The International Maritime Organization is being encouraged to block countries from being allowed to delay implementation of a planned ban on the use and transport of heavy fuel oil (HFO) in the Arctic regions until 2029.

Responding to reports that Canada and Russia have asked the IMO for a five-year delay to implement the planned ban, which is due to come into force in 2024, the Clean Arctic Alliance lead advisor Sian Prior made a direct demand to the United Nations body.

“​​IMO Member States must now strengthen the Arctic heavy fuel oil fuel prohibition regulation by removing the option for Arctic coastal states to issue waivers to the requirements,” Prior said, “particularly since it appears that Russia — who pushed for the ability to issue waivers — is delaying approval of the Arctic HFO prohibition amendments which brought the ban into effect.”

Prior said it is over a decade since the Arctic Maritime Shipping Assessment report identified accidental or illegal discharges of oil as the most significant threat from ships to the Arctic.

“Next month there is an opportunity for urgent discussions at the IMO to ensure that all nations flagging ships which use the Arctic don’t circumvent the new Arctic HFO ban regulation, and to strengthen its application and effectiveness in protecting the Arctic and its people, wildlife and ecosystems.”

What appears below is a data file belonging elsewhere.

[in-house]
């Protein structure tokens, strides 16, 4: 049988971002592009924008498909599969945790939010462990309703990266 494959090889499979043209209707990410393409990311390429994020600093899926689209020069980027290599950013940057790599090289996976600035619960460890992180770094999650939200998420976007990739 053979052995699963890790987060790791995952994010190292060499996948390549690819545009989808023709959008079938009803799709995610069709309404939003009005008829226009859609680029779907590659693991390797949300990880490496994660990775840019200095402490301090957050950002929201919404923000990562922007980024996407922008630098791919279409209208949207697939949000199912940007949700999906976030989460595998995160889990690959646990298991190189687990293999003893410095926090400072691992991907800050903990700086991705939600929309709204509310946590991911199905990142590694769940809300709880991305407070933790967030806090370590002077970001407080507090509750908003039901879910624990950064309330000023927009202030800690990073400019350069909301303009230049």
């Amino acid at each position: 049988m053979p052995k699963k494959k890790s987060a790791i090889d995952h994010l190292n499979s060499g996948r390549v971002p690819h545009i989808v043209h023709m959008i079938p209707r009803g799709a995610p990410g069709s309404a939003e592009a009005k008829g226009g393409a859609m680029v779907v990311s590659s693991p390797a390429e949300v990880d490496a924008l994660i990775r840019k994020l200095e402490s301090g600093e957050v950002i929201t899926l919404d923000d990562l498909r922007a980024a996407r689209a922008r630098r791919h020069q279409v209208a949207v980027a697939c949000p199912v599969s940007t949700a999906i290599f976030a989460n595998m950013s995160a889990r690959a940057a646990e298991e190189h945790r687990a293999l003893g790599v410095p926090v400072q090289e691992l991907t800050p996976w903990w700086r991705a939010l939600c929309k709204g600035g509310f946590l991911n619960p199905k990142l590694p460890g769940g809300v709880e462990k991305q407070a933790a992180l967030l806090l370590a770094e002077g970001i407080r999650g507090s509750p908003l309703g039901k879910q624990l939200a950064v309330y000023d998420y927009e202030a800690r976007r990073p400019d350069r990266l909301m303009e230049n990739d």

The ban for the Arctic — regulation 43A of Marpol Annex I, which is modelled on a similar one for Antarctica that has been in force on a voluntary basis since 1 August 2011 — was adopted in 2021 during the IMO’s 76th Marine Environment Protection Committee (MEPC) meeting.

Member states of the UN body had until 1 November 2022 to claim an exemption of a further five years from 2024 for double-hull vessels and those flying the flag of one of the Arctic coastal states.

Reports said that while Canada supports and intends to comply with the ban it may not have completed its required domestic procedures in time to meet the deadline.

Russia has simply said the IMO amendment will not enter into force for the Russian Federation, with no indication of a future date for uptake.

The other Arctic states — Finland, Norway, Iceland, Denmark for Greenland and the US — have not invoked the exemption clause.

The Clean Arctic Alliance has submitted a proposal to the 79th session of the IMO’s MEPC meeting from 12 to 16 December to amend regulation 43A of Marpol Annex I to increase its effectiveness at protecting the Arctic from the risks of an HFO spill.